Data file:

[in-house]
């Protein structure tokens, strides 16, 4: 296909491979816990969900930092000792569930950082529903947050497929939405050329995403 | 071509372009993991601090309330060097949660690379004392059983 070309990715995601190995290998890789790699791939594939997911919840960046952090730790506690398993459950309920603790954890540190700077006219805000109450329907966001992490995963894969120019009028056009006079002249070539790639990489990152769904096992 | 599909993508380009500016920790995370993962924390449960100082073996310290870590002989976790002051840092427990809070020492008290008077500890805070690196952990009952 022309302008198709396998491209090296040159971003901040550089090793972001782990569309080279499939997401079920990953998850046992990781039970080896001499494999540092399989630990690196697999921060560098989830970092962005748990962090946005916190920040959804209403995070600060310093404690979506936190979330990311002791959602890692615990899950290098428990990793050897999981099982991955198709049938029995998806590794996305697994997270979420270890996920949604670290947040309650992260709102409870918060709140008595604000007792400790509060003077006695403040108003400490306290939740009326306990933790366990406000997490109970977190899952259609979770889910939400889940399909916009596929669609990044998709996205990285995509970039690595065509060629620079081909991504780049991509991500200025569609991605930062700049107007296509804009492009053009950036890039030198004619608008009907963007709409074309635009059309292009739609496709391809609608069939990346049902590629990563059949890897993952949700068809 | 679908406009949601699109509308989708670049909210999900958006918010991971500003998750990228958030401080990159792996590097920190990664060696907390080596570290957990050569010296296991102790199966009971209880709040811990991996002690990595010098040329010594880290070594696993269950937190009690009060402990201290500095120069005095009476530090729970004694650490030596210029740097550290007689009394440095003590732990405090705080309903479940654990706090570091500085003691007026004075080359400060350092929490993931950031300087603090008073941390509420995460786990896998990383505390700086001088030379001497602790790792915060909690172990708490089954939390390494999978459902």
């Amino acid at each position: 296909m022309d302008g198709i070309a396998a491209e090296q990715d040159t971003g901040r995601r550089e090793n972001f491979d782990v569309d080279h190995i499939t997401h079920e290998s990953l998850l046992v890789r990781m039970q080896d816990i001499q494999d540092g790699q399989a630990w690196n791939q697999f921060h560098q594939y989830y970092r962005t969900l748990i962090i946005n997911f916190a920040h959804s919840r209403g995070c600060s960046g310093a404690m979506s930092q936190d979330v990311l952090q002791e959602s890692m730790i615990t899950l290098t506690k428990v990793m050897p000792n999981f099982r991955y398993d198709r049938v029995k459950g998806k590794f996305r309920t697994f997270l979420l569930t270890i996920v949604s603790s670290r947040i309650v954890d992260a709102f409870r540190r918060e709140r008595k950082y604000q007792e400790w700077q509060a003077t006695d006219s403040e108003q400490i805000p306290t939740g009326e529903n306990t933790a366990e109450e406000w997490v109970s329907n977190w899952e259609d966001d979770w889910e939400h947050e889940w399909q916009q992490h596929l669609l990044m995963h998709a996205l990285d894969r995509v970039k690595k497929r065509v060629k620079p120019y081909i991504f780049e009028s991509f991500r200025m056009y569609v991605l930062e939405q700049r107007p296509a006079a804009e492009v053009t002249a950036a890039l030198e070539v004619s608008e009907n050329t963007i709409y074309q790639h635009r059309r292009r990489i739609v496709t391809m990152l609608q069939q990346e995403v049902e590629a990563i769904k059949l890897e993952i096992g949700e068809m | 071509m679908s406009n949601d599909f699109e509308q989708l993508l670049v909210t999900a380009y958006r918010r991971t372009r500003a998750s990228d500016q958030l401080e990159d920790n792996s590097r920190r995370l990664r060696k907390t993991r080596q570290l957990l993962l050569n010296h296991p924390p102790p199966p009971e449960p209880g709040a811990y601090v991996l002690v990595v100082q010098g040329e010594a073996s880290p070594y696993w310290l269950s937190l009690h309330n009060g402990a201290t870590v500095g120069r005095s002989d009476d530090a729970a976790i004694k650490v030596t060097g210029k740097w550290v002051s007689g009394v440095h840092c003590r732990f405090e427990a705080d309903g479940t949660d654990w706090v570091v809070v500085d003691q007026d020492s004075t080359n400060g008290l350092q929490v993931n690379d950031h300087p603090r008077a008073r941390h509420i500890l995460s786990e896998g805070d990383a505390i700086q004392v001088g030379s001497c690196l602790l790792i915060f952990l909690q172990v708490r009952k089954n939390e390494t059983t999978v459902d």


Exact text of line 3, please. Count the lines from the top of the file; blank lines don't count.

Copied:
């Amino acid at each position: 296909m022309d302008g198709i070309a396998a491209e090296q990715d040159t971003g901040r995601r550089e090793n972001f491979d782990v569309d080279h190995i499939t997401h079920e290998s990953l998850l046992v890789r990781m039970q080896d816990i001499q494999d540092g790699q399989a630990w690196n791939q697999f921060h560098q594939y989830y970092r962005t969900l748990i962090i946005n997911f916190a920040h959804s919840r209403g995070c600060s960046g310093a404690m979506s930092q936190d979330v990311l952090q002791e959602s890692m730790i615990t899950l290098t506690k428990v990793m050897p000792n999981f099982r991955y398993d198709r049938v029995k459950g998806k590794f996305r309920t697994f997270l979420l569930t270890i996920v949604s603790s670290r947040i309650v954890d992260a709102f409870r540190r918060e709140r008595k950082y604000q007792e400790w700077q509060a003077t006695d006219s403040e108003q400490i805000p306290t939740g009326e529903n306990t933790a366990e109450e406000w997490v109970s329907n977190w899952e259609d966001d979770w889910e939400h947050e889940w399909q916009q992490h596929l669609l990044m995963h998709a996205l990285d894969r995509v970039k690595k497929r065509v060629k620079p120019y081909i991504f780049e009028s991509f991500r200025m056009y569609v991605l930062e939405q700049r107007p296509a006079a804009e492009v053009t002249a950036a890039l030198e070539v004619s608008e009907n050329t963007i709409y074309q790639h635009r059309r292009r990489i739609v496709t391809m990152l609608q069939q990346e995403v049902e590629a990563i769904k059949l890897e993952i096992g949700e068809m | 071509m679908s406009n949601d599909f699109e509308q989708l993508l670049v909210t999900a380009y958006r918010r991971t372009r500003a998750s990228d500016q958030l401080e990159d920790n792996s590097r920190r995370l990664r060696k907390t993991r080596q570290l957990l993962l050569n010296h296991p924390p102790p199966p009971e449960p209880g709040a811990y601090v991996l002690v990595v100082q010098g040329e010594a073996s880290p070594y696993w310290l269950s937190l009690h309330n009060g402990a201290t870590v500095g120069r005095s002989d009476d530090a729970a976790i004694k650490v030596t060097g210029k740097w550290v002051s007689g009394v440095h840092c003590r732990f405090e427990a705080d309903g479940t949660d654990w706090v570091v809070v500085d003691q007026d020492s004075t080359n400060g008290l350092q929490v993931n690379d950031h300087p603090r008077a008073r941390h509420i500890l995460s786990e896998g805070d990383a505390i700086q004392v001088g030379s001497c690196l602790l790792i915060f952990l909690q172990v708490r009952k089954n939390e390494t059983t999978v459902d």